Original ... what else would you expect?

We laughed about it all afternoon. Met a nice Aussie couple on the bridge. He opened the conversation with "G'day mate. What's the bloody story with all the padlocks?" We love it here but gee it was nice to hear the Aussie accent again.

Stopped for a nice romantic cafe in a place beside the Louvre and overlooking the Seine. Drank whilst watching four lanes of manic traffic instead, bumper to bumper, all on horns. This was our next to last look at the centre of Paris.

Getting adept on the Metro, we changed lines a few times getting to Abbesses, at the foot of La Basilique du Sacre Coeur de Montmarte ... otherwise known as the best sunset view in Paris. Walking through Abbesses - more of those small lanes filled with shops and restaurants/cafes, we reached the Funiculaire Montmarte, a small electric cable car which helps you avoid most of the 300 steps to the top. Of course, no one mentions the 151 steps on the spiral staircase up from the Metro station! I was immediately set upon by one of the String Men of Scare Coeur. He had a string on my finger before I knew it and was beginning his braiding work, all the time reassuring me he was African (and therefore not a gypsy) and "don't worry be happy." It took me 30 seconds to adjust and I dismissed him and left him with his string. Apparently, another 15 seconds and the string would have been attached and he and his mates gathering around me demanding payment.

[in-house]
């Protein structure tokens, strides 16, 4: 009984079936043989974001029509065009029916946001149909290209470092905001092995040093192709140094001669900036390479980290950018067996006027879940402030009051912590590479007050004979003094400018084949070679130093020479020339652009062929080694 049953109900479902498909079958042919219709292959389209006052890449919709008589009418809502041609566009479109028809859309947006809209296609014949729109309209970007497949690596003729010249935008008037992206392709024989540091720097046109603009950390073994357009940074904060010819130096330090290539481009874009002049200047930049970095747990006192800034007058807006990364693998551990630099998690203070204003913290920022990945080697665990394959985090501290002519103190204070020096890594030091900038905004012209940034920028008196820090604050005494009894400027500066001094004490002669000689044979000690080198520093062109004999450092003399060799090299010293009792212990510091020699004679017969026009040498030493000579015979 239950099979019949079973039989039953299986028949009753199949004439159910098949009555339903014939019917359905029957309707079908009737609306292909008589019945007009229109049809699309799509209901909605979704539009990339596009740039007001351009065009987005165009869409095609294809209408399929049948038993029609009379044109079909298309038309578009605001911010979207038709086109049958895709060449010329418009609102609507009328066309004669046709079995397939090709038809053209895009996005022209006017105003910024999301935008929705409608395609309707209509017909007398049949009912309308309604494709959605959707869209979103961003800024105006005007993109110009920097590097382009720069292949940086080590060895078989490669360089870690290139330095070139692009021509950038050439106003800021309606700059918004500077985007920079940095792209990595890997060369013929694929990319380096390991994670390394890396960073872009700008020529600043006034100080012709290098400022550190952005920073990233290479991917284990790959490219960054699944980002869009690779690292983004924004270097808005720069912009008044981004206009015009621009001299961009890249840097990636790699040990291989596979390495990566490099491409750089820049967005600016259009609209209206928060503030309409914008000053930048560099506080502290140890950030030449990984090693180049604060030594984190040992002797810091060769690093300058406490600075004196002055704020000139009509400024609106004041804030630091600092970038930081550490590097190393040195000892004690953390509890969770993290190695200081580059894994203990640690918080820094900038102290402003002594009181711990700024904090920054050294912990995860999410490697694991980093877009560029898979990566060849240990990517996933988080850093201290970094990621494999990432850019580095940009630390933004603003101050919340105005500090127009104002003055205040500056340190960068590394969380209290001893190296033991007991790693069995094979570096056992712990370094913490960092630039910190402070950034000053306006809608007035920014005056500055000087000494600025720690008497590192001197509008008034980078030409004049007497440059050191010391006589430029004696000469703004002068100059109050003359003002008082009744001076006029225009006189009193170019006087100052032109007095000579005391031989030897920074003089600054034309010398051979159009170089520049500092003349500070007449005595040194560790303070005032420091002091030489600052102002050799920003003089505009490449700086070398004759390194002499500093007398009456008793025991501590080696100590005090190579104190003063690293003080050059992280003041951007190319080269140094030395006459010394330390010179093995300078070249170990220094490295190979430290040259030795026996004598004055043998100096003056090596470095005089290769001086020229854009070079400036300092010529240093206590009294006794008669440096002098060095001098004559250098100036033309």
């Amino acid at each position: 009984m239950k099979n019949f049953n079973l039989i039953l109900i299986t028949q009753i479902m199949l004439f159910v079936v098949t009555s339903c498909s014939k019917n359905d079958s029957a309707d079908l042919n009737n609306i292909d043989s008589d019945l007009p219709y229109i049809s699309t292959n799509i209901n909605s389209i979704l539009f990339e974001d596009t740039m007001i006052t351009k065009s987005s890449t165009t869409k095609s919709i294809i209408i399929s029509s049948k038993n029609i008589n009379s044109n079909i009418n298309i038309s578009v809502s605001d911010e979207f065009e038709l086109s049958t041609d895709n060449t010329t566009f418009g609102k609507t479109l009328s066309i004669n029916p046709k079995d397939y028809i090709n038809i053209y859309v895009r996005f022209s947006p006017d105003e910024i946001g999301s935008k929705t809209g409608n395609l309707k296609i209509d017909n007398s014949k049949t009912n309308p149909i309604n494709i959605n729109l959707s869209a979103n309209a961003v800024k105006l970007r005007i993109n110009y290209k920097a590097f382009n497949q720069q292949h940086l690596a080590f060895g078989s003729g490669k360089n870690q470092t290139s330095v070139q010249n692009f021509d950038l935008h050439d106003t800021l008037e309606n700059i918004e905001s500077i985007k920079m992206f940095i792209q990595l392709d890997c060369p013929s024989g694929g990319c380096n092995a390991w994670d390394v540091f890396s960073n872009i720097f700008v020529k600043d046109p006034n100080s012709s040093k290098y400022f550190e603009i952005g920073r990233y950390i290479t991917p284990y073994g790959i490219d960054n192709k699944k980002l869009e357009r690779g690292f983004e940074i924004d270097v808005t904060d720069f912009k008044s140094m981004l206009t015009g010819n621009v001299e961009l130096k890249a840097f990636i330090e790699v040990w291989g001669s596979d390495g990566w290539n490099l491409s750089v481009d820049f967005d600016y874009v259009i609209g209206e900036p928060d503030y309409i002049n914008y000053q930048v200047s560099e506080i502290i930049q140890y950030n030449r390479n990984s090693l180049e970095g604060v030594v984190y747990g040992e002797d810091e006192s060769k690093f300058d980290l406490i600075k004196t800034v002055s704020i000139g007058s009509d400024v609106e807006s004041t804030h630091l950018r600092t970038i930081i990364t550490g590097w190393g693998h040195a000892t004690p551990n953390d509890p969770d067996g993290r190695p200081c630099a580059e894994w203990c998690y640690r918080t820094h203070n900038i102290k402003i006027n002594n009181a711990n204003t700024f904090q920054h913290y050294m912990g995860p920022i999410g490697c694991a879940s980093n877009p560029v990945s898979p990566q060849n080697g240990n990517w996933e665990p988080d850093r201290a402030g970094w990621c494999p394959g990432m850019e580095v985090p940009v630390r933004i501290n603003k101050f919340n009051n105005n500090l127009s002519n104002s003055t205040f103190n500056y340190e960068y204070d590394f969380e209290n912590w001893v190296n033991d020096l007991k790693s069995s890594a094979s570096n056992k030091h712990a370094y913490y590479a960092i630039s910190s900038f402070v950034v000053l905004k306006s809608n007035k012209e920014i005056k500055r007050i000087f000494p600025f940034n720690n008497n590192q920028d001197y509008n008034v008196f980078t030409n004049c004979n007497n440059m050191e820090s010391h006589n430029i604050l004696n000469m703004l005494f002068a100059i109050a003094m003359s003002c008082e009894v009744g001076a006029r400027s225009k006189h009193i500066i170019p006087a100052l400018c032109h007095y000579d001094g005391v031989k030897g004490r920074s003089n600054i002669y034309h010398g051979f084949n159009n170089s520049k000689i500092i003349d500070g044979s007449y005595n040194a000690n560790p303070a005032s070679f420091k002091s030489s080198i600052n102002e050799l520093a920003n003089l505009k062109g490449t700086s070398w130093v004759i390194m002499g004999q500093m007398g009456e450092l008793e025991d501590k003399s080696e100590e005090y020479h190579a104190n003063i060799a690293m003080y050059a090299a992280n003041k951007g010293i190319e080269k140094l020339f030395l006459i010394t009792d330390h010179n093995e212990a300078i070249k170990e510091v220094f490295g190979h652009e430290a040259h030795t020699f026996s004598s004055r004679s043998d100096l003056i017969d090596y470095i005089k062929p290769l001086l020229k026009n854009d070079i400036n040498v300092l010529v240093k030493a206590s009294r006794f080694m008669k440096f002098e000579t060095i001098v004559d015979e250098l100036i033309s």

Shay-men everywhere.

Up at the Basilique, the view is sensational but again, as only the French could do, missing from the view behind trees is the Eiffel Tower. People are everywhere, crawling like minga over dead flesh. It was wall to wall humanity to get into the church so we didn't bother. Its an amazing building but again, like Gustav's tower, it has been the source of controversy, built politically to commemorate a disastrously lost war and religiously to place a church presence in a communist community.

Too many people for us, all jostling for the sunset position. Taking advantage of the empty restaurants below, we dined on a three course meal which included a wonderfully rich beef bourgenoun. 

We have developed the habit, when we say something in English, of saying it again in French. Sue hit her hand hard n the table during dinner and utter the word "shit" loud enough for the waiter to turn his head, attentively. On automatic, she followed it with "merde" before realising it might have been better to have left it at English.

We were home on the Metro, ignoring the strangers like the best of Parisians. Its worth it. On Fridays, the musicians come out and we watched a seven or eight voice all male Russian group and then two girls who sang pleasantly to guitar and keyboard ... just perched in the passenger tunnels as one walks to and from a train.

There are so many things which conflict about this place. The food is cheap but beggars are easy to find. There are police everywhere but the gypsies still ply their trickery with annoying ease. Everyone is perfectly groomed, yet men pee in the street and Metro tunnels whilst Parisians walk by. You can smell urine in the passenger tunnels of the less active stations. 27 million people must bring billions of dollars to Paris, yet wages are so poor that teachers, among the better paid of the white collar workers, earn only $2000AUD a month.

Last day based in Paris tomorrow. Antone sick of it yet?